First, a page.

The foundation of all liability for a person's willful and negligent acts is Civil Code section 1714 which declares: "Everyone is responsible, not only for the result of his willful acts, but also for an injury occasioned to another by his want of ordinary care or skill in the management of his property or person, except so far as the latter has, willfully or by want of ordinary care, brought the injury upon himself. . . ."
Plaintiff alleges that: (1) defendant prescribed and inserted a Dalkon Shield for temporary contraceptive purposes without proper investigation to determine its safety and (2) defendant failed to warn her that such Dalkon Shield was a health hazard when he subsequently acquired actual knowledge of the danger. Charging willful misconduct in count one, plaintiff prayed for compensatory damages and exemplary damages on the ground that defendant was "guilty of oppression, fraud and malice . . ."; charging negligent malpractice in count two, plaintiff prayed for compensatory damages only.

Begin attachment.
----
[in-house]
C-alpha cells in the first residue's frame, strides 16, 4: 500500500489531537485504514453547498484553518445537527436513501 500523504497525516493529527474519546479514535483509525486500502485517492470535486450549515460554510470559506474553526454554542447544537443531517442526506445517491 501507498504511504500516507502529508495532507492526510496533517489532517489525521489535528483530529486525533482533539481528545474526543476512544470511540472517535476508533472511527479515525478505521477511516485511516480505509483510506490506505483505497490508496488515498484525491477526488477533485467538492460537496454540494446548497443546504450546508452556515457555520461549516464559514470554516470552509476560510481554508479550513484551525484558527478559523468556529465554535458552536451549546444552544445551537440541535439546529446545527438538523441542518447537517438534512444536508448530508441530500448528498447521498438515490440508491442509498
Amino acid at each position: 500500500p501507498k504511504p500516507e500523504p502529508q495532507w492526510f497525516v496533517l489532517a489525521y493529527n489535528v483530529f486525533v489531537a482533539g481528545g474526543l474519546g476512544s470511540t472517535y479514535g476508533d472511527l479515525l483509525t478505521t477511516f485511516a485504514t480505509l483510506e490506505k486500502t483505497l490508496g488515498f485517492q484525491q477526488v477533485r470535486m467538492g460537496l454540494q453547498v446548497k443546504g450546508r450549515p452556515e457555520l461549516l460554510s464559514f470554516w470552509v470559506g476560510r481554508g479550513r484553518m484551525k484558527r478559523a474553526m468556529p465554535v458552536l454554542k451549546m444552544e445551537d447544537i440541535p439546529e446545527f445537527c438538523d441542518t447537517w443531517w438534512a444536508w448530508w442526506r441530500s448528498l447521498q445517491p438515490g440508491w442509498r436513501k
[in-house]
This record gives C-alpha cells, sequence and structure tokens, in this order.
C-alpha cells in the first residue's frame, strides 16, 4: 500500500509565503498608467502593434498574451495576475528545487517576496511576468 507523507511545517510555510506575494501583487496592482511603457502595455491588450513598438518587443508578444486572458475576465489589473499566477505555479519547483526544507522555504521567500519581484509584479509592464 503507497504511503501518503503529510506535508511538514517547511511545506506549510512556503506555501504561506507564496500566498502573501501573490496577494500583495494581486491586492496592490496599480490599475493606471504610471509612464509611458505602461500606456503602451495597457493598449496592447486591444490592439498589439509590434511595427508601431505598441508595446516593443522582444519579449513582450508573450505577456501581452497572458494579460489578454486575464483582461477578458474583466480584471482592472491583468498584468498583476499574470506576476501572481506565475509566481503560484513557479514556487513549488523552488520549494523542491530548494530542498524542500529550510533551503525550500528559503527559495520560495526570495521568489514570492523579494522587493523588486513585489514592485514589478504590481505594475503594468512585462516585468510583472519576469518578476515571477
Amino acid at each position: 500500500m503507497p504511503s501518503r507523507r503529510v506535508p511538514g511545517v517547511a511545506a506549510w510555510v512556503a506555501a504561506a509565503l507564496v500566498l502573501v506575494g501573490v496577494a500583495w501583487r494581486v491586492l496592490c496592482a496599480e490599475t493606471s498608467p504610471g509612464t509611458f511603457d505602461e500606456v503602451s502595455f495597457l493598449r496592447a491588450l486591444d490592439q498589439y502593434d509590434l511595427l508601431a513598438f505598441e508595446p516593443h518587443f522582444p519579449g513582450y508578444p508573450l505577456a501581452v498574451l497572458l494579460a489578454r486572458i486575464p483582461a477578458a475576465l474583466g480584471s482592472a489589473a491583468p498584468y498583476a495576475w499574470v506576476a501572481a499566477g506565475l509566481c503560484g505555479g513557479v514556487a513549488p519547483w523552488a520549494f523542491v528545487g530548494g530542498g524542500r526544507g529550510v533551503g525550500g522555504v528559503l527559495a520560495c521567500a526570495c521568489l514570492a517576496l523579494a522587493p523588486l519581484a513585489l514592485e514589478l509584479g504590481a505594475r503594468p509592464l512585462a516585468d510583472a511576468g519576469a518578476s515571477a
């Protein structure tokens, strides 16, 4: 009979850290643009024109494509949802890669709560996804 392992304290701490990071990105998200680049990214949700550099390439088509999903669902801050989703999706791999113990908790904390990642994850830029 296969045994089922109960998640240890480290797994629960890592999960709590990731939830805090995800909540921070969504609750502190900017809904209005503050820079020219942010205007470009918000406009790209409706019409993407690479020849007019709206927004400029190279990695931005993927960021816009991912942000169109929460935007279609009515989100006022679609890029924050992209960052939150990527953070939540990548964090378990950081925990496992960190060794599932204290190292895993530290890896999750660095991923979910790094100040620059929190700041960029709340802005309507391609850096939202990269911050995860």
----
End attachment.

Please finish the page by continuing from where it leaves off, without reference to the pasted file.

(7) Defendant's moving papers were sufficient to negate any charge that his conduct was either willfully or negligently wrongful when in 1972 he inserted the intrauterine device. He declared in his affidavit that "In August, 1972, the Dalkon Shield was one of the most popular and acceptable intrauterine devices on the market. At the time it was lauded and believed to be one of the more safer [ sic] and effective intrauterine devices available. It was not until approximately two years later that serious question as to its general safety was first raised and acknowledged in the general medical community; shortly thereafter it was withdrawn from the market."